"Just Listen" is a captivating young adult novel about learning to forgive and forget from "New York Times" Number One bestseller Sarah Dessen, author of "The Truth About Forever" and "Lock and Key," Sarah Dessen. I'm Annabel. I'm the girl who has it all. Model looks, confidence. A great social life. I'm one of the lucky ones. Aren't I? My 'best ...
"Just Listen" is a captivating young adult novel about learning to forgive and forget from "New York Times" Number One bestseller Sarah Dessen, author of "The Truth About Forever" and "Lock and Key," Sarah Dessen. I'm Annabel. I'm the girl who has it all. Model looks, confidence. A great social life. I'm one of the lucky ones. Aren't I? My 'best friend' is spreading rumours about me. My family is slowly falling apart. It's turning into a long, lonely summer, full of secrets and silence. But I've met this guy who won't let me hide away. He's one of those intense types, obsessed with music. He's determined to make me listen. And he's determined to make me smile. But can he help me forget what happened the night everything changed? Sarah Dessen is the author of stunning teen novels: "The Truth About Forever", "Along for the Ride", "Lock and Key", "That Summer" and "What Happened to Goodbye". She lives in the countryside in North Carolina with her daughter, husband, some lizards and two very spoilt dogs - read her once and fall in love.
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I absolutely loved this book!
i could relate to it and ways and sympathize with her even if it wasn't exactly what i went through. I reccommend this book to any teen girl!
Oct 7, 2010
i loved this book to the core. it made me to start thinking back to how i've lived my life. about all the mistakes i have made and definitely all the lies i have made up! i think that everyone secretly wishes they were like Owen Armstrong. u knw, always saying what you think whether it hurts or not. or always telling the truth no matter what kind of trouble it would get you. after i read this book, it made me realise how we as humans are so dishonest. I wish we could all just have the strength and willpower to always tell the truth and always speak up. As for Annabel Greene, she just needed someone to listen to her. it had mostly been about her sisters. first her sister having an eating disorder and her Mother been so fragile to here the truth. But thankfully, she found someone that was willing to listen in Owen Armstrong. :)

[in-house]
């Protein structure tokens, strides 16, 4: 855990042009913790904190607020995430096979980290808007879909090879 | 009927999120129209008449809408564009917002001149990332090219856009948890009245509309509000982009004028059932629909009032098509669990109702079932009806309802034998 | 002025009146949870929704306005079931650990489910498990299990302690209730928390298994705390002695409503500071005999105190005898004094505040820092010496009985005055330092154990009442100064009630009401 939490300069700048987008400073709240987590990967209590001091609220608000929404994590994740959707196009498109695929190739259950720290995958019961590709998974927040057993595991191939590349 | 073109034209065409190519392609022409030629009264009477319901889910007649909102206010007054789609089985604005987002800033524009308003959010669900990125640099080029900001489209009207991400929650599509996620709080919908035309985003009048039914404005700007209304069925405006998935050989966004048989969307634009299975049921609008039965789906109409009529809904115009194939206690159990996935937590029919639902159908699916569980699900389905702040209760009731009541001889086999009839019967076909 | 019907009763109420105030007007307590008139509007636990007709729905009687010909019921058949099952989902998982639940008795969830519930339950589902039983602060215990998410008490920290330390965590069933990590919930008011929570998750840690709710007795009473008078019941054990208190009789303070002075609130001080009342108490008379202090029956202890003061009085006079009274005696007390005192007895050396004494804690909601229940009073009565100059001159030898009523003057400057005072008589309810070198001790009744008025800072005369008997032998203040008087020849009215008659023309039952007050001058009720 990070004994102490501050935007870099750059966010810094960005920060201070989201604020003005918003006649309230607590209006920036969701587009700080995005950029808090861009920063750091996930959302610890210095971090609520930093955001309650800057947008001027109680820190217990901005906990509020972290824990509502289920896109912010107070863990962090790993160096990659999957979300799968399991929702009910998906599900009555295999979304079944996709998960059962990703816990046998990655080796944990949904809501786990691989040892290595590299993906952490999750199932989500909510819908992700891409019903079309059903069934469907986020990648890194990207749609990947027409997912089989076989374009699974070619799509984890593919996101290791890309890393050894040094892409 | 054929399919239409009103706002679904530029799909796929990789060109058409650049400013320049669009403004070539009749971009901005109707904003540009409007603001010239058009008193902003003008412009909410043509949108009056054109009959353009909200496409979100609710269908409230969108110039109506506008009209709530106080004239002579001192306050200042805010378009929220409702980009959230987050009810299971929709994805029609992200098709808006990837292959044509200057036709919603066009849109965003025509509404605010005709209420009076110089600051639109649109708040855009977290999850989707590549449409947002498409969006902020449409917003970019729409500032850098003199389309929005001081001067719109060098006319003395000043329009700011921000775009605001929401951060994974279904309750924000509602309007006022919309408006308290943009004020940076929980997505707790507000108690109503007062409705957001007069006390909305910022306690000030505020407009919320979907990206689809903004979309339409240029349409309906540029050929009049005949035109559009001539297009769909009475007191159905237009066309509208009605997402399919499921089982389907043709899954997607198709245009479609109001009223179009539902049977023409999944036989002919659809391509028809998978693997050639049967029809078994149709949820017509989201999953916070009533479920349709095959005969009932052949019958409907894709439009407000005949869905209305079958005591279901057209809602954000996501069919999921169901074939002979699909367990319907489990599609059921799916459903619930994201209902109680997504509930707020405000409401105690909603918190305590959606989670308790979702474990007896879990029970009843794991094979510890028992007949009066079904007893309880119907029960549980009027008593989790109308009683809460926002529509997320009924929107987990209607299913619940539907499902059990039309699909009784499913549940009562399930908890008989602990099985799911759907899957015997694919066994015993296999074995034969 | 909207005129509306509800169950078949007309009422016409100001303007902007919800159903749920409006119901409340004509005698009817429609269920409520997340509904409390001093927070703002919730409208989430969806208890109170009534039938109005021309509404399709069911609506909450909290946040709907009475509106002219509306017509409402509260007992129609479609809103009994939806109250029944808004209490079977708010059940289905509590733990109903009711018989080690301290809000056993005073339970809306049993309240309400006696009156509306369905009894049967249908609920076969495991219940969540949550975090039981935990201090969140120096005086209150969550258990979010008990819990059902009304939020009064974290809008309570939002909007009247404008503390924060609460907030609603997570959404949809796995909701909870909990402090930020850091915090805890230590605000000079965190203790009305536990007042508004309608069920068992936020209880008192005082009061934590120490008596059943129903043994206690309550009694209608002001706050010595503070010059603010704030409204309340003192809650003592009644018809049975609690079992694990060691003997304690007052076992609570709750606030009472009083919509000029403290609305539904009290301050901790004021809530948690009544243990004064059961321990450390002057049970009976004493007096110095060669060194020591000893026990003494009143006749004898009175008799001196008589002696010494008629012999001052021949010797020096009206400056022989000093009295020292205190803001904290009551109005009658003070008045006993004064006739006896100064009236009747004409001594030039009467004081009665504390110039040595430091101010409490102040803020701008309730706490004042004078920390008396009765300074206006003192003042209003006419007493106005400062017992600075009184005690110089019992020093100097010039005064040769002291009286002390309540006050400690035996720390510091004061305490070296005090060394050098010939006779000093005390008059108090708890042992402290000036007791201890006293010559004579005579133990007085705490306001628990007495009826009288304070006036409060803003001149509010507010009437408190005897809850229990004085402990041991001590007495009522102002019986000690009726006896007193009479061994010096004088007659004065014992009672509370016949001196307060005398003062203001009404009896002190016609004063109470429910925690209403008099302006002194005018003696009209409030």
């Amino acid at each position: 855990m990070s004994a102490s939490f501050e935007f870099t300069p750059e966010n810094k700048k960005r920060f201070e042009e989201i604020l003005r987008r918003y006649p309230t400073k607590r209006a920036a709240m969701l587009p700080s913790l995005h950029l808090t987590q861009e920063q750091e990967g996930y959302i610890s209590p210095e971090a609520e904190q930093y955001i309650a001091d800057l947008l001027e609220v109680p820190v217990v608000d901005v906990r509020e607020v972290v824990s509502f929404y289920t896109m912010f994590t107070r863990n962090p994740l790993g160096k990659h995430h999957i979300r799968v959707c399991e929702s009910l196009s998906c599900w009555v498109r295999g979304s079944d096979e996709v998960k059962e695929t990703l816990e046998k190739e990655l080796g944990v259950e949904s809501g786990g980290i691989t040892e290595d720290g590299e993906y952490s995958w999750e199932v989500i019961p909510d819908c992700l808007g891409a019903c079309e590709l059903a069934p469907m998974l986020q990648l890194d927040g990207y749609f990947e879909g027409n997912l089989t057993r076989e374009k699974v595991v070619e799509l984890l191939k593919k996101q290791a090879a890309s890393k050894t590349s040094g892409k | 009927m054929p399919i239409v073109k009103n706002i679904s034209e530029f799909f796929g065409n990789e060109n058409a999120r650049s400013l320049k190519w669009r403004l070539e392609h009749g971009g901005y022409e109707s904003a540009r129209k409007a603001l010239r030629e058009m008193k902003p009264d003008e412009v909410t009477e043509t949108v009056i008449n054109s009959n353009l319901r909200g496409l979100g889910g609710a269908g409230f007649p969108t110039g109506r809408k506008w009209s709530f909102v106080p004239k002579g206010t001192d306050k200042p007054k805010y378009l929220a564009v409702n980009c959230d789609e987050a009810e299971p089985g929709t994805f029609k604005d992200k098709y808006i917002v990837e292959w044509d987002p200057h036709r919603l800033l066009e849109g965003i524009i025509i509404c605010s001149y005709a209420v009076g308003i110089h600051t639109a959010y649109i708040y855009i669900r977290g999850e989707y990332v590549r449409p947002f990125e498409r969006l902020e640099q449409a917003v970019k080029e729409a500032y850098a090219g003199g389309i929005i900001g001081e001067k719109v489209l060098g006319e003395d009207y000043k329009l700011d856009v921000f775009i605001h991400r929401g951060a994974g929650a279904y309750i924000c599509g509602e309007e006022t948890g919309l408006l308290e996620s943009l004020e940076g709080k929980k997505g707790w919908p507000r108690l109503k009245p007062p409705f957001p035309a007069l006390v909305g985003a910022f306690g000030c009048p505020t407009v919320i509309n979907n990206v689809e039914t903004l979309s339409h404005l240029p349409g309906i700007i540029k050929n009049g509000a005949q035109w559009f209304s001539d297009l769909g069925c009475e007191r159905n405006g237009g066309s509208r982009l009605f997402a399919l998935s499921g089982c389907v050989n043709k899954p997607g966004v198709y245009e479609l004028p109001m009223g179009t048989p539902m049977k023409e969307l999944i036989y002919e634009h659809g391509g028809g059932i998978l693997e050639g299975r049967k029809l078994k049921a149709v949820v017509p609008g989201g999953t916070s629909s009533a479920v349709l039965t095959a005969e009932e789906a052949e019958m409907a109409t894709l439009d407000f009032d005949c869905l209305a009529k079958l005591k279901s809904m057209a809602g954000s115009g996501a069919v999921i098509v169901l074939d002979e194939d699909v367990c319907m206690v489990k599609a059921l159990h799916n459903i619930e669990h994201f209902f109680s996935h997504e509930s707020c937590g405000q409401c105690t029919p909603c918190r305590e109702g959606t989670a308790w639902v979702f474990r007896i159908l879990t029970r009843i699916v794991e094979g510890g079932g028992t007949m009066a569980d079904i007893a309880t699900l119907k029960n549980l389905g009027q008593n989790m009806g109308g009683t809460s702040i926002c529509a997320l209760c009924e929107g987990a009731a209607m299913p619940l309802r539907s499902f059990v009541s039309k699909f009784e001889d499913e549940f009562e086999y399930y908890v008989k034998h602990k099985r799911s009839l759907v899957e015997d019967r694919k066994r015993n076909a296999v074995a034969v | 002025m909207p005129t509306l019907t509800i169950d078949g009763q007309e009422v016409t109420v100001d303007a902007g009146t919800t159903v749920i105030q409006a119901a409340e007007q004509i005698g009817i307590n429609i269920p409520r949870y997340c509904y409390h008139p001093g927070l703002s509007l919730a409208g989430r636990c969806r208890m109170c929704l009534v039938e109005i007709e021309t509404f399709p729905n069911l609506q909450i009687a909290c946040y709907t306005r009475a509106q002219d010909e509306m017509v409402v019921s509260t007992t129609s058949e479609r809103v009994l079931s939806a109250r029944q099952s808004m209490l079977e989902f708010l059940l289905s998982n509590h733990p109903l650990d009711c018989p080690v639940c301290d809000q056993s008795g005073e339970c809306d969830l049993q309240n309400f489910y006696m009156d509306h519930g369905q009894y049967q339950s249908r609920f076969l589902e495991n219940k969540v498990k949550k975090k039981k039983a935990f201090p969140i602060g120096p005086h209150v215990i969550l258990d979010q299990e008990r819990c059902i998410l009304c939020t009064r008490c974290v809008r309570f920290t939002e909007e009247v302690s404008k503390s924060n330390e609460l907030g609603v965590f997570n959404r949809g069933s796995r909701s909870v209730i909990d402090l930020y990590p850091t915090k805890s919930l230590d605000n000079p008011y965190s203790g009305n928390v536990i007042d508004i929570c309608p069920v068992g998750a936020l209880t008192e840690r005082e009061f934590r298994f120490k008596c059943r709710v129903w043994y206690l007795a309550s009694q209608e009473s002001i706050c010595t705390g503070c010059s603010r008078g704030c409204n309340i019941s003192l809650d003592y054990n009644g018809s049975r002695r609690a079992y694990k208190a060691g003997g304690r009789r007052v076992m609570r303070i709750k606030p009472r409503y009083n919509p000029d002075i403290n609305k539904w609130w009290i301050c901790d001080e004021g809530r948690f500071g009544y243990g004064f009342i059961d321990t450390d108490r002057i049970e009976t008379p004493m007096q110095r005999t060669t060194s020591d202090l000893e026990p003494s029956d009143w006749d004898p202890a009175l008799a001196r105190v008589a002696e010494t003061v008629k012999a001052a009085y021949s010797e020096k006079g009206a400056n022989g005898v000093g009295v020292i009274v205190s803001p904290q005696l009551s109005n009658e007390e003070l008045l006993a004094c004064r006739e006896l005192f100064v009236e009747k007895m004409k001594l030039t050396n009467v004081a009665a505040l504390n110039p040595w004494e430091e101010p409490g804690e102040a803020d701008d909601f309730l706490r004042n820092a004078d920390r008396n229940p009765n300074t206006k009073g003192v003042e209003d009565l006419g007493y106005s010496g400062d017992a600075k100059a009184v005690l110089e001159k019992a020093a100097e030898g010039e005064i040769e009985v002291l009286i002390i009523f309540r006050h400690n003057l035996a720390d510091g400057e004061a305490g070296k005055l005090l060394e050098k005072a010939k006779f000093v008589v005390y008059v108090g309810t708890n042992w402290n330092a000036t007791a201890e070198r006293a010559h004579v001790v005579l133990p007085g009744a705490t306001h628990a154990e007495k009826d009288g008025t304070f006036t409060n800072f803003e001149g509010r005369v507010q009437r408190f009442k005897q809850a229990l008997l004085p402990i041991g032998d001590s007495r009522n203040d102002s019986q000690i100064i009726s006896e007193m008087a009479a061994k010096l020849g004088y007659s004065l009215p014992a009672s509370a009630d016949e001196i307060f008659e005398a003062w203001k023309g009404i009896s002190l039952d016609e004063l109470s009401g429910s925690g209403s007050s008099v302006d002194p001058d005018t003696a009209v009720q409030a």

Jan 9, 2010
This was for my granddaughter as a Christmas present. She loves to read and likes this author
Sep 4, 2009
This book was great. It really opened your eyes to some of the issues that people deal with and made you understand them from their points of view. Very compassionate story!
Nov 16, 2008
Oh what a book!
This was actually the first book I read of Sarah Dessen and I have fell in love with her way of writing ever since. Through out all the books I've read of hers this is the best. It's like reading into someone's diary and I swear the characters will relate to you in some way. At one point you will feel as if your the main character. Very touching and definetly READ this book you will not be let down.
Publishers Weekly, 2006-03-13 Annabel Greene, who narrates, lives with her gorgeous sisters in a glass house designed by their architect father, in Dessen's (This Lullaby) familiar suburb of Lakeview. Predictably, the surface perfection masks trouble. Oldest sister Kirsten, "the family powder keg," has left for New York. When middle sister Whitney follows to pursue a modeling career, the two clash, and Whitney returns home with a full-blown eating disorder. Their mother, Grace, operates in what Annabel wryly calls the "default Greene family mode," pretending everything is just fine. Annabel, who inherited this trait, nevertheless begins her junior year as a pariah. Flashbacks reveal that her unwanted status is the result of something that happened with the boyfriend of her ex-best friend, a vicious girl who believes "everyone had a place and it was her job to make sure you knew yours." What moves this story beyond problem novel fare is Dessen's nuanced characters, especially hulking Owen, another outcast who, in befriending Annabel, reminds her not to judge by appearances, while steeping her in his eclectic musical tastes. Annabel sharply observes everyone's blinders, including most of her own-with one disturbing exception. The heroine paints her problem as social ostracism, when really the situation is much more serious. But since Annabel "[doesn't] do confrontations," she swallows the truth until her attacker victimizes someone else. Comparisons to Melinda, the heroine of Laurie Halse Anderson's Speak, are inevitable. Dessen packs a lot into this novel, perhaps too much; but Annabel and Owen's finely limned connection alone gives this novel staying power. Ages 12-up (Apr.) Copyright 2006 Reed Business Information.
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